In 1992, Australian Prime Minister, Paul Keating, met the Queen of England. But things went terribly wrong for him when he violated royal etiquette and touched Queen Elizabeth. The British Press had a field day, roasting the Prime Minister for his gaffe, and conferring on him the title: “The Lizard of Oz.”
Several years afterward, Pat and I had the privilege of stopping over in London on the way to Nairobi, Kenya, to teach in a Bible School. One day we went to see Buckingham Palace, one of the residences of Queen Elizabeth. We peered through the wrought-iron fence surrounding it and watched the pageantry of the changing of the Palace Guard. But the queen must not have known we were in town, because she did not invite us for tea.
Looking back, it is a good thing the queen was busy with other things that day, because we had no idea of the protocol for meeting royalty. If we had met her, we probably would have made “The Lizard of Oz” look good.
The official protocol for approaching royalty includes things like: 1) Not initiating a handshake or touching the queen; 2) Bowing your head or doing a curtsy when introduced; 3) Only addressing her as “Her Imperial Majesty, the Queen,” not Liz or Lizzy; 4) Not laughing or making jokes in her presence; 5) Always making eye contact with her when she speaks; And, 6) Never slouching or crossing your arms in her presence.
I doubt that any of us will ever have an audience with royalty—But that is fine, because, through Jesus, we can have an audience with the King of all kings. God is the King over every earthly leader or royal throne.
One of the greatest earthly kings, Nebuchadnezzar, King of Babylon (605-562 BC), said, “I blessed the Most High and praised and honored Him who lives forever; For His dominion is an everlasting dominion, and His kingdom endures from generation to generation. All the inhabitants of the earth are accounted as nothing, but He does according to His will in the host of heaven and among the inhabitants of earth; and no one can ward off His hand or say to Him, ‘What have You done?’” (Daniel 4:34, 35). He concluded: “Now I, Nebuchadnezzar, praise, exalt and honor the King of heaven, for all His works are true and His ways just, and He is able to humble those who walk in pride” (verse 37).
So, how would you approach such a great king? One answer is found in Hebrews 10:19, 20: “We have confidence to enter the holy place by the blood of Jesus, by a new and living way which He inaugurated for us through the veil, that is, His flesh.” The primary protocol—the etiquette for an audience with the King—is the blood of Jesus!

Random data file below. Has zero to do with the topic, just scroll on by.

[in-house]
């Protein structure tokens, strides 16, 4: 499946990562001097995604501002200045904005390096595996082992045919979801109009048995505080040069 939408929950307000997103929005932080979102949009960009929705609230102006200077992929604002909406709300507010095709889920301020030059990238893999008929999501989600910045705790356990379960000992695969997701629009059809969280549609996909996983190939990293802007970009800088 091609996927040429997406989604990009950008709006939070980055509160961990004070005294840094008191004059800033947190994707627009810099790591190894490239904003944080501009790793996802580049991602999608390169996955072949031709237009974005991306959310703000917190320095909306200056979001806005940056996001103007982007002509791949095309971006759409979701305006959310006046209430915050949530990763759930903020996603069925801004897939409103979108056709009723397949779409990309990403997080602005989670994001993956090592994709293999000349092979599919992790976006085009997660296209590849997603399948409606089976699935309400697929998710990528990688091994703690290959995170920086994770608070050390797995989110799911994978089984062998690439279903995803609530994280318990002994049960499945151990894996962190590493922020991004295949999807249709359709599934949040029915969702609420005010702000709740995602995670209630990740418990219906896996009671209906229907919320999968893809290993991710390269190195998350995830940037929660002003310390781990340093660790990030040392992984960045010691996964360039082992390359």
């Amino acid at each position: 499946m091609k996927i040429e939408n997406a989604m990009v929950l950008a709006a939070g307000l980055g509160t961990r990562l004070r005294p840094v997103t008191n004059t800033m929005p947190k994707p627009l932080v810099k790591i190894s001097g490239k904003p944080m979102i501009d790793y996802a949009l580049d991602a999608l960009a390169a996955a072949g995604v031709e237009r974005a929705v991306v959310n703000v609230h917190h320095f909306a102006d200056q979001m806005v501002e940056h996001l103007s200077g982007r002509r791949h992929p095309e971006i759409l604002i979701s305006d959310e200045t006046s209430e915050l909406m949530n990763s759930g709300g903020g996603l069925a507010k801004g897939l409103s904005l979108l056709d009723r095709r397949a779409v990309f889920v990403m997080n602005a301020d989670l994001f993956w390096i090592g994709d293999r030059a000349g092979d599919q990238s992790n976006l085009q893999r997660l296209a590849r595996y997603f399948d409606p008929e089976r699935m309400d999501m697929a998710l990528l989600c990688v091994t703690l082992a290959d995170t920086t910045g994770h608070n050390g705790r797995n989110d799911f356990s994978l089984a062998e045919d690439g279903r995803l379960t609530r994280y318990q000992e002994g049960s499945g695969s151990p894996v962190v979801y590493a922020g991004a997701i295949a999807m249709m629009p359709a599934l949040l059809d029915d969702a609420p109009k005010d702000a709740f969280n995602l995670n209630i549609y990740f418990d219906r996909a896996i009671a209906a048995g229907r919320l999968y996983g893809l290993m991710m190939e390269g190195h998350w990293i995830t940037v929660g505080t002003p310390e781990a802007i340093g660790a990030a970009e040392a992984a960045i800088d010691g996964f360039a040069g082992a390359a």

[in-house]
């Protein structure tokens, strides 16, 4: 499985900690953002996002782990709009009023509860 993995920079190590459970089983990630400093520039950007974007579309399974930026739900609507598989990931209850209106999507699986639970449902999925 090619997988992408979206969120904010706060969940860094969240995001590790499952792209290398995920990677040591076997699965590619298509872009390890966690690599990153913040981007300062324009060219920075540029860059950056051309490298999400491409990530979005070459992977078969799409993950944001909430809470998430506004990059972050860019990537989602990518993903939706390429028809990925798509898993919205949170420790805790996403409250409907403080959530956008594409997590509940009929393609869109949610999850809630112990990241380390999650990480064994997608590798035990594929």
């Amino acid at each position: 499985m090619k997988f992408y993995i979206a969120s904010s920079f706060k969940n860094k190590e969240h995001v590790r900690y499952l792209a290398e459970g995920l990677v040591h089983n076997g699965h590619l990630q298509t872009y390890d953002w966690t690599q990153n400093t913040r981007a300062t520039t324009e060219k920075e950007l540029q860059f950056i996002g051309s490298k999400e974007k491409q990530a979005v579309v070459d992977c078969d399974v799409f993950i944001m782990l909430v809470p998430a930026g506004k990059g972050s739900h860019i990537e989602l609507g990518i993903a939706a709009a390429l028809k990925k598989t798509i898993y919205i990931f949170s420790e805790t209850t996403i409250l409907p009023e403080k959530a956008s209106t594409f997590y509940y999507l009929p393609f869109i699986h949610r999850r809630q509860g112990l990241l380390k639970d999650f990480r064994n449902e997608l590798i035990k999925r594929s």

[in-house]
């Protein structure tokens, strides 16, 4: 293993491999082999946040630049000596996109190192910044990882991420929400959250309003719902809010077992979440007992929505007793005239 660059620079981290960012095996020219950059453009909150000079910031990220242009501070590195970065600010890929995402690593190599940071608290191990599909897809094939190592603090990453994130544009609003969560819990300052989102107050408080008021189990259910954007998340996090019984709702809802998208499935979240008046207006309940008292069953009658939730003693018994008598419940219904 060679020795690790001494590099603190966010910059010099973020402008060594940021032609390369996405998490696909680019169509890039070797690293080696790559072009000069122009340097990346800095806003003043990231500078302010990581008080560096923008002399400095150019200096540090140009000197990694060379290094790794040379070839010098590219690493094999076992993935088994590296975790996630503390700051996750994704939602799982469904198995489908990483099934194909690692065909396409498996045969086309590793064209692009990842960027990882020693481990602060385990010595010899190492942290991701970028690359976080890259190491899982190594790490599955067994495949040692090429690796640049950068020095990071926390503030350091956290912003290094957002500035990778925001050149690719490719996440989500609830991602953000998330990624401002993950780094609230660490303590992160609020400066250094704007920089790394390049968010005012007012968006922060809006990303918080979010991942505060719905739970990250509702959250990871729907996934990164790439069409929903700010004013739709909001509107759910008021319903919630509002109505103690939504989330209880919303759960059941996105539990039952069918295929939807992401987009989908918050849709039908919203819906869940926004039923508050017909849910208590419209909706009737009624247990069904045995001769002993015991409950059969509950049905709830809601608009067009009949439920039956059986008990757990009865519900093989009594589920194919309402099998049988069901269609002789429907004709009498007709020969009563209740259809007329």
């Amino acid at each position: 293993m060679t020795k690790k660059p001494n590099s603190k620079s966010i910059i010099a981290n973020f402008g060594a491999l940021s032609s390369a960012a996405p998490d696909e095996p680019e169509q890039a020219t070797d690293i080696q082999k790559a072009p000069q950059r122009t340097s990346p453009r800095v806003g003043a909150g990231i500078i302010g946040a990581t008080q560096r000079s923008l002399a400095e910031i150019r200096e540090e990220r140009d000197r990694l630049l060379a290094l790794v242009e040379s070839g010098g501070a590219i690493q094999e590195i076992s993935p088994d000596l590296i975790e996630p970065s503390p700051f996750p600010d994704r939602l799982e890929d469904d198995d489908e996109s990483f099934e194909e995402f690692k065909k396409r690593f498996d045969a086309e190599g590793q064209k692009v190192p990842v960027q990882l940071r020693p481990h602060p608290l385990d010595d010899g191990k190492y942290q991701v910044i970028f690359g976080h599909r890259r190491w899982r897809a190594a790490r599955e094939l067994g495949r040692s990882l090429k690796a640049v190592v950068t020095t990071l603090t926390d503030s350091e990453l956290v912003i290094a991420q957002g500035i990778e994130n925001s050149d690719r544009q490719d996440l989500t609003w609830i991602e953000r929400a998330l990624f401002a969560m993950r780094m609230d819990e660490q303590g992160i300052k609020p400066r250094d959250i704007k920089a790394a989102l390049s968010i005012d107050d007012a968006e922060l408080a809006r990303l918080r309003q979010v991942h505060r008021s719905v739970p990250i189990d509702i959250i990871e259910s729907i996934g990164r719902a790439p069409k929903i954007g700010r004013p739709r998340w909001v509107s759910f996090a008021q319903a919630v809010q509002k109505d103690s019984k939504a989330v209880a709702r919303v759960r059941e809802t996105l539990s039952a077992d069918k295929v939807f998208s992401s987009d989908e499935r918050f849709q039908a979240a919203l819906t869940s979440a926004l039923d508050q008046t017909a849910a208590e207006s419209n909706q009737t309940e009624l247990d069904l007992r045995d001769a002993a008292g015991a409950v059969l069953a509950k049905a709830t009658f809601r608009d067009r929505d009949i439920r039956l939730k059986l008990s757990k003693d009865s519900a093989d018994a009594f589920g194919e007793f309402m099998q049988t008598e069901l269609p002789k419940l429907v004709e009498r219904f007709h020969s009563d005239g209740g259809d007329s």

What do we need to enter the presence of the King?
FIRST: We need CONFIDENCE—“We have confidence to enter the holy place by the blood of Jesus” (Hebrews 10:19). This “holy place” speaks of the very presence of God. It pictures the Holy of Holies that was behind the veil that separated it from the Holy Place in the Tabernacle and Temple. This was where God dwelt and met Aaron and later High Priests on the Day of Atonement. Access to this Holy Place was restricted to the High Priest on one day per year.
In the presence of a great King, you would think confidence would be scarce. But standing on the blood of Jesus, you realize you are there by His worth, through His sacrifice, by His grace—So you can have boldness because of His merit, not your own.
SECOND: We need ACCESS—“By a new and living way which He inaugurated for us through the veil, that is, His flesh” (verse 20). The believer’s access to God is available by a “new and living way.” We now come to God, not through the old way of dead sacrifices, but through the new way of a living Savior. Jesus initiated for believers a new way to God. That new way was through “the veil, that is, His flesh.”
Mark recorded: “Jesus uttered a loud cry and breathed His last. And the veil of the Temple was torn in two from the top to the bottom” (Mark 15:37, 38). When he gave his flesh as a sacrifice, the veil in the Temple, that symbolically barred access to God, was torn completely in two, allowing entrance to the Holy of Holies—God’s presence.
THIRD: We need A MEDIATOR—“And since we have a great priest over the house of God, let us draw near” (verses 21, 22a). We can come into God’s presence because we have a mediator to intercede for us. John wrote, “If anyone sins, we have an advocate with the Father, Jesus Christ the Righteous; And He Himself is the propitiation for our sins; and not for ours only, but also for those of the whole world” (1 John 2:1, 2).
When we approach the King, we need someone who can mediate for us in His presence. That is what Jesus does, “For there is one God, and one Mediator also between God and men, the man Christ Jesus” (1 Timothy 2:5).
I hope you will seek an audience with the King of kings, and not wait until you are summoned to His presence. Jesus paid the penalty for all your sins and provides access so you can come boldly into the presence of the King, as He also intercedes for your failures. “He is able also to save forever those who draw near to God through Him, since He always lives to make intercession for them” (Hebrews 7:25). He—the very King of the universe—invites you to come to Him through faith in His Son.